A decade ago, Hewlett-Packard was a major player in the premium notebook space. Then Apple, with its all-aluminum notebooks, came onto the scene and Hewlett-Packard started focusing more and more on the mid-range and value space. Consequently, Hewlett-Packard stopped focusing on the premium segment of notebooks, which negatively impacted the halo effect of the overall HP PC brand. At the same time, Dell increased its premium focus with its XPS line of notebooks and even Lenovo, who doesn’t focus on a premium consumer play, was showing off its innovation chops.
I strongly believe that the halo effect strongly operates in consumer electronic products and the lust for that premium product draws consumers to the overall product line. I’ve been critical of Hewlett-Packard the past few years for what I perceived as a lack of a presence and investment in the premium space in the past.
I’m happy to say, that has changed significantly as evidenced by two of their consumer notebooks and additionally, their approach to a premium product. They’ve released the HP Omen and Spectre x360 notebooks within the last year, both of which are great examples of Hewlett-Packard’s improvement in the premium notebook space. I have personally used them both for an extensive period of time and I wanted to share with you some of my observations on those, too.
The new HP Premium notebook approach
Running premium products inside a massive company who develops a lot of differently positioned and priced products is never an easy thing. Even harder when profits are hard to come by as one mistake can chew up all the quarterly profits. Everyone all the way up to the CEO needs to be committed to it as the numbers never actually look good in the beginning. A premium product needs premium investment in the right places otherwise you look like a poser, a pretender. It also needs better marketing that sometimes is radically different than the rest of the product line.
As for the user experience, it needs to be thoughtful and perfect. Defects and issues that may fly with the mainstream and value lines just won’t fly in the premium world. Therefore, you need leaders who can say “no” to shipping a product as issues arise. You need leaders who can hack the fire of the program managers, engineers, supply chain and test folks breathing down your neck to “just ship it”.
A lot of that “fire” gets breathed on Hewlett-Packard’s Mike Nash, a vice president inside of HP’s Personal Systems group. At the end of the day, Mike’s job is to make sure products like the Spectre and Omen deliver a great experience all the way from the buying process to boot to usage to support. He’s a guy that can say “no”, but as importantly, one who can collaborate with Microsoft to get that software build “just right”, as HP did with the Spectre x360. Having someone inside an organization like Mike is paramount to having good premium experiences.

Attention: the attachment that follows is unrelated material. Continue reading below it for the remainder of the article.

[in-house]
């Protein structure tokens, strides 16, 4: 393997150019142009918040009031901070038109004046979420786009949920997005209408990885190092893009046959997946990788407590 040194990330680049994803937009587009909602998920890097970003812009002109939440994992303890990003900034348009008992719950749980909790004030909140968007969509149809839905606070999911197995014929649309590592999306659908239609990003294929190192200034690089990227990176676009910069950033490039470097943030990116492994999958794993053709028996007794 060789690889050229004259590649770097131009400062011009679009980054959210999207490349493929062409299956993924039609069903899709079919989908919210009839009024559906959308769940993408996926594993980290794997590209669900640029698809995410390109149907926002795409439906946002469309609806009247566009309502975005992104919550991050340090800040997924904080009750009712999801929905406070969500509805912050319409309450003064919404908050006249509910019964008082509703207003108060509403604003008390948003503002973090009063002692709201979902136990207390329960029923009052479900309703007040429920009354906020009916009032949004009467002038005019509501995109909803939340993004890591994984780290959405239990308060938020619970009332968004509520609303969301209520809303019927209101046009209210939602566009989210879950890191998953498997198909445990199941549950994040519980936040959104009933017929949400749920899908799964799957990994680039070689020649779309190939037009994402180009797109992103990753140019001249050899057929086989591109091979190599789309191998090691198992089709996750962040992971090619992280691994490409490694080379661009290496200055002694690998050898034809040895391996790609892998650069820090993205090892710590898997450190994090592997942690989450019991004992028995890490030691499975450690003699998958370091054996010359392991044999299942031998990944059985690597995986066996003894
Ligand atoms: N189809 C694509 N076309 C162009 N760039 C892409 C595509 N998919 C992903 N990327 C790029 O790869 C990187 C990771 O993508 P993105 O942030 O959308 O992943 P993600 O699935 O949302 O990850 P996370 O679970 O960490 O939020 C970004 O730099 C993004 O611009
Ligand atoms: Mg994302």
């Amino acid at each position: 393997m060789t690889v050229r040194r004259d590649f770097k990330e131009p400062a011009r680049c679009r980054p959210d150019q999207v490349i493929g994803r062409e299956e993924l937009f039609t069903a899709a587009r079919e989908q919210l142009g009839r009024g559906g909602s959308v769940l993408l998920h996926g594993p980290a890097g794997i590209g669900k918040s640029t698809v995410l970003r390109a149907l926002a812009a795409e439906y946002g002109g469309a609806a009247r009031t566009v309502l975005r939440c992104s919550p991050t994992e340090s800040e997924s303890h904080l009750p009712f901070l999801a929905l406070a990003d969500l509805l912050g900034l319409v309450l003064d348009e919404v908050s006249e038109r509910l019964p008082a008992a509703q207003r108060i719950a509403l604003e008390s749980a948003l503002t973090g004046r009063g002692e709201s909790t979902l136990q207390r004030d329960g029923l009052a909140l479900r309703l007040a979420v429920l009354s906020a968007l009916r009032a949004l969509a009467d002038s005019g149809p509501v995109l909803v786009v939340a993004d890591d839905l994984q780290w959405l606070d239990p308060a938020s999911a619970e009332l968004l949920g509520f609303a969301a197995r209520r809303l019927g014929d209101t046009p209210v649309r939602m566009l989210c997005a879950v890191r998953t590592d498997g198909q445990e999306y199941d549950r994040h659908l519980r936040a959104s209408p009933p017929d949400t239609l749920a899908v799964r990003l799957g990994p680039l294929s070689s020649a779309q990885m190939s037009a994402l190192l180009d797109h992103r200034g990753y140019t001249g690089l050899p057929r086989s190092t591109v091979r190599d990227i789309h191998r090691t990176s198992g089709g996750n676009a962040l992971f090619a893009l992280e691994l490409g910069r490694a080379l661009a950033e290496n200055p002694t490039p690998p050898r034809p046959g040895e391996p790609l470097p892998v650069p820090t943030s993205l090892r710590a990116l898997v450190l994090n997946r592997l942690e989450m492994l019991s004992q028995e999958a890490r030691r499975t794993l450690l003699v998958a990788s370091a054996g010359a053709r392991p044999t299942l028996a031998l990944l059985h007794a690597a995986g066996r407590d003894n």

Let’s talk about the products.
The HP Spectre x360 is an absolutely beautiful 2-in-1 notebook and features a CNC machined aluminum chassis with straight cut aluminum sides. It has fantastic battery life, as I was able to squeeze about 10-11 hours of battery life out of it on average. And because the Spectre x360 is a convertible PC, it also has very convenient modes like stand mode, which I found particularly useful in planes. And even though it is a convertible notebook, it still remains incredibly thin thanks to its ‘magic’ hinge. Oh, that magnificent hinge where transitions are synchronized so well that you can lay the entire system flat yet when together it’s a very thin notebook.
HP Spectre x360 is a 2-in-1 (Credit: Brooke Crothers)
The Spectre x360 has an absolutely enormous and accurate trackpad too, which if you follow some of the premium brand notebooks as in the new MacBook, is an increasing trend. It also has some great connectivity with both HDMI and DisplayPort out, allowing for virtually all types of display connectivity inside the office (DP) and home (HDMI). The HP Spectre x360 also has three, ‘dummy proof’ USB ports, meaning that all three ports are USB 3.0 and all three have charging capabilities so there is no worrying about which port you are plugged into when it’s dark and your phone is running out of juice.
HP Spectre x360 is a notebook
For the follow-on product, I’d love to see a narrower, smaller version of the Spectre x360 that’s easier to use in tablet mode.